A few families from CTK Newton recently used their February vacation week to travel to the Dominican Republic and work with missionaries there. They helped to build a house for a widow that was taking care of her grandchildren with special needs. They also worked with orphans and taught English. It was the first trip that adults took their children to serve with them, and was a great experience for all. Here are some of their impressions from the trip.
Emily Leighton, a member of Grace South Shore, recently shared her story about her battle with cancer, and the ways her congregation and community have showed love through this difficult time.
My name is Malcolm, and I am a junior at Boston College High School. Christ the King Dorchester has completely transformed my faith in just the short year I have attended. When I was a freshman, my faith had stalled, and my relationship with God did not seem important in my life.
Recently, CTK pastors spoke of how encouraged they were to see the people in their congregations loving their neighbors. This is the first in a series of stories from various congregations, meant to encourage our church about what God is doing in our city.
December 18, 1999, four or five months late, the Downs family of eight with three pets (having left three behind) departed Winston-Salem, NC for Cambridge, MA in two vehicles. The truck with our stuff, courtesy of Jungle Aviation Relocation Services, was already on its way. Our plan was to take two days, stopping to stay with friends in the DC area for one night.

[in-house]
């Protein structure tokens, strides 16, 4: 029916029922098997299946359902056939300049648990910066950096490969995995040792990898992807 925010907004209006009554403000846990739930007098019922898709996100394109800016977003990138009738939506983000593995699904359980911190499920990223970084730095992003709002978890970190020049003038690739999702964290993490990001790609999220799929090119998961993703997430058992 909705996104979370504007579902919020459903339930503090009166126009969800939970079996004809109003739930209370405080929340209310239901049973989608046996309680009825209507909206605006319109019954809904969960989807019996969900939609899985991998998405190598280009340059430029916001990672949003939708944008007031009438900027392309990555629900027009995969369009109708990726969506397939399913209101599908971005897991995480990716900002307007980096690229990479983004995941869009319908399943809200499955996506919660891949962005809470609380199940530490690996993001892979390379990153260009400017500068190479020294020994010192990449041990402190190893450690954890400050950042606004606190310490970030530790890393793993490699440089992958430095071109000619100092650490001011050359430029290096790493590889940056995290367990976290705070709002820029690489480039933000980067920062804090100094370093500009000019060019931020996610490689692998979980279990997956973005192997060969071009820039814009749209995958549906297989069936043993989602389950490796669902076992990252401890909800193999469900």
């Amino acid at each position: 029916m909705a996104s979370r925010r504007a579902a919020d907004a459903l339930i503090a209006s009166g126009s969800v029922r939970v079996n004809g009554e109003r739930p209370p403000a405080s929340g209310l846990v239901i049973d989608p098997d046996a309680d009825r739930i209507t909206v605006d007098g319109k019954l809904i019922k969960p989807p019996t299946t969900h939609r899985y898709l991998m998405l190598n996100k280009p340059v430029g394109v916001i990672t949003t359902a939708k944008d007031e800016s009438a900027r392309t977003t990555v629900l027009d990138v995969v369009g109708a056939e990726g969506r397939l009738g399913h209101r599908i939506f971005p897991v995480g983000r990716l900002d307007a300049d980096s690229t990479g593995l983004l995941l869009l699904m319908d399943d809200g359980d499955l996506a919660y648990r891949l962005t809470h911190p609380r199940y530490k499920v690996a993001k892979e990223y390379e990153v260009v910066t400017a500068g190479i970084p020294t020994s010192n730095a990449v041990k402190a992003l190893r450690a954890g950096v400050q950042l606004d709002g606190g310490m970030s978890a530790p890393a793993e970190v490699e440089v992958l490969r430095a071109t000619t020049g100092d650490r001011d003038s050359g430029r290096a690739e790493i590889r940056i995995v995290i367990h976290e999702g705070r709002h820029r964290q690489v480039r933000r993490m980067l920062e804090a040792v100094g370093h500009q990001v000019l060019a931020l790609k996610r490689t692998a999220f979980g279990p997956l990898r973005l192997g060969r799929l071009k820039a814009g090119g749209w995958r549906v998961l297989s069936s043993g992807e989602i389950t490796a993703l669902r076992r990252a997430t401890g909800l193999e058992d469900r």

Our church has a lot to celebrate this year! Take a few minutes to read our 2016 ministry report, and find out the many exciting ways God is at work in neighborhoods and congregations around our city!
This year, Christmas Day falls on a Sunday. Especially for those of us with small children, the excitement of waking up early, exchanging gifts, eating a special breakfast, and playing with new toys until mid-afternoon seems like the whole point of the day. Whether you'll be traveling or staying home in Boston, I'd like to suggest a few advantages to making worship a priority on Christmas Day.
Reformed University Fellowship (RUF) at Harvard University has been deeply involved with CTK from the beginning. One of our former campus ministers, Bradley Barnes, now serves CTK as the pastor in Newton. In Cambridge, we always have many Harvard undergraduate and graduate students involved in the church.
Like most of you, I awoke this morning to a flood of texts and social media posts about the results from last night's election. They ranged from extreme excitement to deep distress. Several people have already spoken to me about their genuine fear for their families, while others have written to tell me we are at the dawn of a new era of prosperity.
In the last edition of CTK Stories, I shared how Chad Baldanza, assistant pastor at CTK Jamaica Plain/Roxbury, and I enjoyed the unexpected opportunity to discuss the idea that humanity is made in the image of God with geneticists and biotech industry executives at Harvard Medical School. Incredibly, the story doesn’t end there: it continues, with God graciously providing us with opportunities to listen, as well as to speak.
On a morning early in September, with the heat index heading for 109°, an unlikely collection of geneticists, pastors, and artists gathered in the basement of the historic Enon Baptist Church in Baltimore, Maryland. As the church’s weekly clothing closet served members of the community in the next room, the gathering discussed how recent advances in genetic technology could benefit the victims of sickle cell disease, a genetic mutation that disproportionately affects African Americans.